How To: Make a Geeky (Or Whatever) Custom Welcome Mat

First of all, I have to saw that I got the idea to do this from here. In fact, that post is where I first realized it was possible to spray paint a coir mat! Also, ever since Husband and I got married, we've wanted one of these from ThinkGeek, but never felt like we could drop the $50 to get one. So, I made one!

I started off with a rug that I picked up for 50% off on Black Friday. I also bought a plain one for $5 in case I messed the first one up, but I can return that one now!

Materials

  • Computer with image-editing software. Doesn't have to be too fancy, and I even used a free program called Gimp.
  • Printer
  • Coir mat
  • Freezer paper
  • Self-healing cutting mat, or something you don't mind scratching up
  • Box cutter or Xacto knife
  • Not-super-sticky tape (scotch or masking, rather than duct)
  • Iron
  • Spray paint of your choosing. I used Krylon matte black.

Directions

  1. Decide on your message or image. I originally wanted to do "Welcome" in binary, so I translated that using a site I found via Google.
  2. Measure your writable area of your mat, and create an image file with those dimensions. Since my mat had a border on it already, I measured inside the border.
  3. Play around with fonts, sizes, placements, etc. until you're happy!
  4. Since my image is larger than a printed sheet of paper, I created three separate images to print and tape together. I made sure to overlap the images, and make part of the edge a curve, so that it would be easier to match together properly.
  5. Lay out the papers and tape them together. I trimmed the middle paper so that the edge was right against the edge of the black, to line up better. Also, since I couldn't find clear tape, I used masking tape on the backside. (You may notice that I changed designs at this point... I cut out the first two characters, and decided I didn't have the patience for 25 more "0"s! So, I made a binary monogram. And, I swear, the fact that the "0" doesn't connect to itself isn't the entire reason I chose that font… But maybe 85% of the decision. The font name is "Mars Police," if you're curious.)
  6. Tape the printer paper down to keep it from slipping around. Lay the freezer paper on top, centered, and tape that down too. Centering the freezer paper at this step made life a lot easier on the next step! Cut out your pattern. Your cat can help if he wants to.
  7. Center your freezer paper on your mat and tape it down. I tried vacuuming the mat first, to get the loose coir stuff off, but it accomplished nothing…
  8. If possible, move your mat to where you're going to spray paint it. I had to move it after ironing, and ripped the paper a bit. Iron your freezer paper down. I don't know if I was doing it wrong, or if freezer paper and coir aren't great friends, but mine didn't work very well… I ended up using little loops of tape to stick parts of it down, and I still didn't get a great seal. ALSO: If you have a border, like mine, don't iron over the border! The waxy stuff will stick to it!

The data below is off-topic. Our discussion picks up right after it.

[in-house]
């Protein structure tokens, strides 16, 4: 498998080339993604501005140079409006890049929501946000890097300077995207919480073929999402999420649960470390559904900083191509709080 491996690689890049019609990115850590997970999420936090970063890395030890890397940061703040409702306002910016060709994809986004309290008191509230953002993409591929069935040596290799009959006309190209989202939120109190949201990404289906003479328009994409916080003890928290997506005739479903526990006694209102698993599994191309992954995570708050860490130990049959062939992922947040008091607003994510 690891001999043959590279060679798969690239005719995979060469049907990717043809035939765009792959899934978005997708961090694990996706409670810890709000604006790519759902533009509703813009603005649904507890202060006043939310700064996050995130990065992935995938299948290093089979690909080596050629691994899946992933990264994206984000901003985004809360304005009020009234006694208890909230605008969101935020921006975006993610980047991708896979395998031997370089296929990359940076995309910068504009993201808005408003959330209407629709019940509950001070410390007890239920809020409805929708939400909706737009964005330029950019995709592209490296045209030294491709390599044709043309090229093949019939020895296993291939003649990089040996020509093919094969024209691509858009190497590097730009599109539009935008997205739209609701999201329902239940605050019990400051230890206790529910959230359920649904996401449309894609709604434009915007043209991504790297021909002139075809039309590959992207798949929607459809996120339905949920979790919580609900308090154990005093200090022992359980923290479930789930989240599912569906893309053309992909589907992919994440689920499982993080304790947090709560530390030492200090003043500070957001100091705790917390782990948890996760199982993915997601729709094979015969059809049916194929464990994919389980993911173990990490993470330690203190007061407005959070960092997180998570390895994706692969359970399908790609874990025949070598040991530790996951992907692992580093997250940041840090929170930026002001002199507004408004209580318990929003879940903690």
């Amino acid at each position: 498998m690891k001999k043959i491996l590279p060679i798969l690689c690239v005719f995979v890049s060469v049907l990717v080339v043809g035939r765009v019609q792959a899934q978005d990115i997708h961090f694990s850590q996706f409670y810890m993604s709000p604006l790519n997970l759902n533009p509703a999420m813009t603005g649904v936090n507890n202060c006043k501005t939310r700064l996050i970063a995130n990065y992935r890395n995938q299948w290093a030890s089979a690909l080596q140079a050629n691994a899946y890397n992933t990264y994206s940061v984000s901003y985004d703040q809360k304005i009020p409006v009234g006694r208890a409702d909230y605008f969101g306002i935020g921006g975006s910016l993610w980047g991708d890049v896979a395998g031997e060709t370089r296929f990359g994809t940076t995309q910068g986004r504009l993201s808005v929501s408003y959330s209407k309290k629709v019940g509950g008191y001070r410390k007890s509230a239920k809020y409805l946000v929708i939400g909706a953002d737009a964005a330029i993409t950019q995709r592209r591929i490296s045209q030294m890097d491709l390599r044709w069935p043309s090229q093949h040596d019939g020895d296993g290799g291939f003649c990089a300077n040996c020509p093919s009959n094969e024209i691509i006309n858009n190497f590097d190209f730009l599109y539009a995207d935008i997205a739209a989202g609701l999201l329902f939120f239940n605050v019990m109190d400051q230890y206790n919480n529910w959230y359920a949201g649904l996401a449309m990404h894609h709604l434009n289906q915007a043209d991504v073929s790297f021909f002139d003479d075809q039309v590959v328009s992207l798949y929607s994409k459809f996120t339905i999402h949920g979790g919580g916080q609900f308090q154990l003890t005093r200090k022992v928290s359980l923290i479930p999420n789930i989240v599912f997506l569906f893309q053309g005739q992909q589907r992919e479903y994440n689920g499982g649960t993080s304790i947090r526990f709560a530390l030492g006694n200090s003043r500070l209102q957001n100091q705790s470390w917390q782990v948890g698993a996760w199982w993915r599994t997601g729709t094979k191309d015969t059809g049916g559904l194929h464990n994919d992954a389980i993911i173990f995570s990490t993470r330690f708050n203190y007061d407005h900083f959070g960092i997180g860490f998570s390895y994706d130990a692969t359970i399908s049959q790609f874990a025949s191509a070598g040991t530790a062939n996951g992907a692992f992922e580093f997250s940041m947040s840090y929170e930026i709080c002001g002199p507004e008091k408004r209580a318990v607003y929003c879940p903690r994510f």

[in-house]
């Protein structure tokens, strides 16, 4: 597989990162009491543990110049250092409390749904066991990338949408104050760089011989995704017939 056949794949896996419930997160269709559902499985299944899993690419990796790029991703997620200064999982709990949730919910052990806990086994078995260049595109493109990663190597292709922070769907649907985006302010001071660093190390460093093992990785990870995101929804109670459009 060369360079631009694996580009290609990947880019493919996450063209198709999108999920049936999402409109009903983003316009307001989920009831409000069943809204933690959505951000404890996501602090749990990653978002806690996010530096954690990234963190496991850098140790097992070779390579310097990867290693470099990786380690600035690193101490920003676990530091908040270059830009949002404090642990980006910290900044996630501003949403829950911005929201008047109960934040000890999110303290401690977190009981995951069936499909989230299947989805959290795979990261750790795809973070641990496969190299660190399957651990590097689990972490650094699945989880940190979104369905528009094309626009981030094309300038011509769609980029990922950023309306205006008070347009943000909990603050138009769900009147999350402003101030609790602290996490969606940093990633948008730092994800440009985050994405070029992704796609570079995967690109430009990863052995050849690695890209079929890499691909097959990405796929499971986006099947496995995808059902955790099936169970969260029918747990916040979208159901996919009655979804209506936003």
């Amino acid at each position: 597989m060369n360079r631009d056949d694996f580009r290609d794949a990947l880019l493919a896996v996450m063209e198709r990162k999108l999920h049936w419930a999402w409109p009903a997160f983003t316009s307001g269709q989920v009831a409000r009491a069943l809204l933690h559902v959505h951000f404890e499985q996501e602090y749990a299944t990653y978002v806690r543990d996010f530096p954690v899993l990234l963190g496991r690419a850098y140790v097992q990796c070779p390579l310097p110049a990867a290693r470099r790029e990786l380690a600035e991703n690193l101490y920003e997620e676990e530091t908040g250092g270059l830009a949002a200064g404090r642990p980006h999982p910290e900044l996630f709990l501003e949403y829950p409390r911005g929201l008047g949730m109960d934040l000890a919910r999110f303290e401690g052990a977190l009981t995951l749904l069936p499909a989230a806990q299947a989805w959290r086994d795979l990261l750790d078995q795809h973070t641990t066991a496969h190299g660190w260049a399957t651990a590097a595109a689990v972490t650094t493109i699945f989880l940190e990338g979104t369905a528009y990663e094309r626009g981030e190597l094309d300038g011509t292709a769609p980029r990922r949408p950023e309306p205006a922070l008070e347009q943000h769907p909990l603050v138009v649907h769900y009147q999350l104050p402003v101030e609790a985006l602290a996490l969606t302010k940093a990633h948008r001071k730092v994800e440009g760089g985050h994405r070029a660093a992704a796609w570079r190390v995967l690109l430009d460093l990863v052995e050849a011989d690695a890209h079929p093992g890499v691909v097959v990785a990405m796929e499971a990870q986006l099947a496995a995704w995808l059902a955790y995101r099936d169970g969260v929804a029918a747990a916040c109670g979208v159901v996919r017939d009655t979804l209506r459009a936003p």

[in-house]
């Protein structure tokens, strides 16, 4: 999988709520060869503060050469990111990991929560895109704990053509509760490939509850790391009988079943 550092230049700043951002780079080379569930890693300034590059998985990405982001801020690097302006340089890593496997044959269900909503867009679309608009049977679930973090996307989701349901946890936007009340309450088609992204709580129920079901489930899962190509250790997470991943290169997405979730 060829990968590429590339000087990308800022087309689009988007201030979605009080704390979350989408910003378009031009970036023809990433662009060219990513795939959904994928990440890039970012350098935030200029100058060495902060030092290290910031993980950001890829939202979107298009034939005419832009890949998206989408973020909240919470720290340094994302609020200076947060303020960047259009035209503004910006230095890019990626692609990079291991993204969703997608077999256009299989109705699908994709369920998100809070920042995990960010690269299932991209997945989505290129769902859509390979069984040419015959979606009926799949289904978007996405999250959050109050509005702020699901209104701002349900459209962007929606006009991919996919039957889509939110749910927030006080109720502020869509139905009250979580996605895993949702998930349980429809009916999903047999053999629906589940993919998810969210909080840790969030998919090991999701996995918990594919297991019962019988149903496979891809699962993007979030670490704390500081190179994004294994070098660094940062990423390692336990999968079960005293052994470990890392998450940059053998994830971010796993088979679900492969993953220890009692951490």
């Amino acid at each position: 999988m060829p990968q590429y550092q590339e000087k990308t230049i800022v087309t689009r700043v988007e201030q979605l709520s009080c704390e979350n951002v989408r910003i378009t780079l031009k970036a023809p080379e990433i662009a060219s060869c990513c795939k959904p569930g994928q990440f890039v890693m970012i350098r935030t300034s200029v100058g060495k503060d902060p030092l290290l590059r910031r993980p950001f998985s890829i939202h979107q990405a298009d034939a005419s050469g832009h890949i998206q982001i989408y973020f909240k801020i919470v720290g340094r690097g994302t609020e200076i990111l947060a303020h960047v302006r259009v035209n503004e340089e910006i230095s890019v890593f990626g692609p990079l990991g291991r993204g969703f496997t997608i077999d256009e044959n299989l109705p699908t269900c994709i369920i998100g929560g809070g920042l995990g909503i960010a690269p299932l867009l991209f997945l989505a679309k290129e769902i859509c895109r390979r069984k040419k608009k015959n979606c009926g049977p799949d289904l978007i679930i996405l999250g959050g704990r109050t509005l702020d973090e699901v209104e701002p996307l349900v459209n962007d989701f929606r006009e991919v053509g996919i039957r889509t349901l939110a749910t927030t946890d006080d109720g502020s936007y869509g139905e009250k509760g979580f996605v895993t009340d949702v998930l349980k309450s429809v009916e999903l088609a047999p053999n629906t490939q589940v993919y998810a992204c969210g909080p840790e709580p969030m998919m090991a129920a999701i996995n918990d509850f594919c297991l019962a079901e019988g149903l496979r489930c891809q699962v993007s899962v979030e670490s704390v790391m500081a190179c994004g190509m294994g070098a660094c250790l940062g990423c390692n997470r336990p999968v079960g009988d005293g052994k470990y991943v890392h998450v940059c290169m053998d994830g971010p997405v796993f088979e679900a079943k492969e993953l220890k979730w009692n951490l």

9. Spray paint. It won't look like you're doing much, especially if you're doing black over natural, but just have faith… It took me 4 coats to get it this dark, and I thought I needed more before I peeled the freezer paper off. Sorry I don't have pictures of this step, but I did it at 11 at night, in my unlit side yard, in 40 degree weather. I was busy trying to hold a heavy flashlight on my shoulder and trying not to spraypaint my jeans…
  10. Take off the freezer paper, let dry, and admire!

What I Learned

  • Less detail is better if you want to get this done quickly. With my 8 characters and connected internal bits, the whole thing took me an hour and a half from computer to cleaned up.
  • Don't iron freezer paper on the black bordery bit.
  • Move the mat before you iron, or at least move it using something sturdy, like a lap desk. I had to tape the paper back together outside in the dark and cold.
  • Relatedly, if you're not positive that it's ironed properly, add loops of tape! The loops worked great, and I wish I had used more of them to prevent some of the bleeding.
  • Even if you don't think you'll paint the half inch at the edge, cover it anyway, because you will.
  • Maybe, now that I look at the pictures, do 5 coats of paint. Oh well.

All in all, it was a pretty fun project, and didn't take terribly much skill. I wish I had done it during the day, because maybe I would have noticed more places to tape, but such is the life of a crafting, working mom.

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I'm a working, crafting, loving, baking, home improving Mamma, trying to make my corner of the world better. I also happen to write a lot about my little boy, because I think he's fantastically hilarious!

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